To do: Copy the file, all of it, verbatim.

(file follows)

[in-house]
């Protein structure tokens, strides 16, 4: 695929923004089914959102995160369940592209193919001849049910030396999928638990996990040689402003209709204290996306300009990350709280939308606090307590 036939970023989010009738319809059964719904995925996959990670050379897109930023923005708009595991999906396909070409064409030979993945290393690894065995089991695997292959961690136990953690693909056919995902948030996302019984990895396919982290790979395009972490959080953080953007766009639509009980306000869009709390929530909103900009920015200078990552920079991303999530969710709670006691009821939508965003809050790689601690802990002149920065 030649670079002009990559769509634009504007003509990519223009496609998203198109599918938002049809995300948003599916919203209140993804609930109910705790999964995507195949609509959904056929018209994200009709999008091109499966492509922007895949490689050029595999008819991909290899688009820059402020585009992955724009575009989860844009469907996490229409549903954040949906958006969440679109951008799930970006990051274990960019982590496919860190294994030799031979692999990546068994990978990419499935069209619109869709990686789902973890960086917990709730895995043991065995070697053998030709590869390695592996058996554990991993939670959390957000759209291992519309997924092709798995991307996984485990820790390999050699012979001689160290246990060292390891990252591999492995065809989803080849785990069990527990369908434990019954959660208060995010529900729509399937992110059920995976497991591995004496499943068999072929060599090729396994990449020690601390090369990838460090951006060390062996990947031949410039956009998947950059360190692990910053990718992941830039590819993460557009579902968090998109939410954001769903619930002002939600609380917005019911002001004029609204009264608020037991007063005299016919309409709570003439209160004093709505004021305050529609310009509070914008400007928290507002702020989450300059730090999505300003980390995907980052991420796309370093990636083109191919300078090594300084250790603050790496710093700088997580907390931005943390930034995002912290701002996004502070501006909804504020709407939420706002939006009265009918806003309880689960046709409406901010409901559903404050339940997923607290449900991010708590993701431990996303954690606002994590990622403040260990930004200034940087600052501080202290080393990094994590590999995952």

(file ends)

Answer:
[in-house]
């Protein structure tokens, strides 16, 4: 695929923004089914959102995160369940592209193919001849049910030396999928638990996990040689402003209709204290996306300009990350709280939308606090307590 036939970023989010009738319809059964719904995925996959990670050379897109930023923005708009595991999906396909070409064409030979993945290393690894065995089991695997292959961690136990953690693909056919995902948030996302019984990895396919982290790979395009972490959080953080953007766009639509009980306000869009709390929530909103900009920015200078990552920079991303999530969710709670006691009821939508965003809050790689601690802990002149920065 030649670079002009990559769509634009504007003509990519223009496609998203198109599918938002049809995300948003599916919203209140993804609930109910705790999964995507195949609509959904056929018209994200009709999008091109499966492509922007895949490689050029595999008819991909290899688009820059402020585009992955724009575009989860844009469907996490229409549903954040949906958006969440679109951008799930970006990051274990960019982590496919860190294994030799031979692999990546068994990978990419499935069209619109869709990686789902973890960086917990709730895995043991065995070697053998030709590869390695592996058996554990991993939670959390957000759209291992519309997924092709798995991307996984485990820790390999050699012979001689160290246990060292390891990252591999492995065809989803080849785990069990527990369908434990019954959660208060995010529900729509399937992110059920995976497991591995004496499943068999072929060599090729396994990449020690601390090369990838460090951006060390062996990947031949410039956009998947950059360190692990910053990718992941830039590819993460557009579902968090998109939410954001769903619930002002939600609380917005019911002001004029609204009264608020037991007063005299016919309409709570003439209160004093709505004021305050529609310009509070914008400007928290507002702020989450300059730090999505300003980390995907980052991420796309370093990636083109191919300078090594300084250790603050790496710093700088997580907390931005943390930034995002912290701002996004502070501006909804504020709407939420706002939006009265009918806003309880689960046709409406901010409901559903404050339940997923607290449900991010708590993701431990996303954690606002994590990622403040260990930004200034940087600052501080202290080393990094994590590999995952």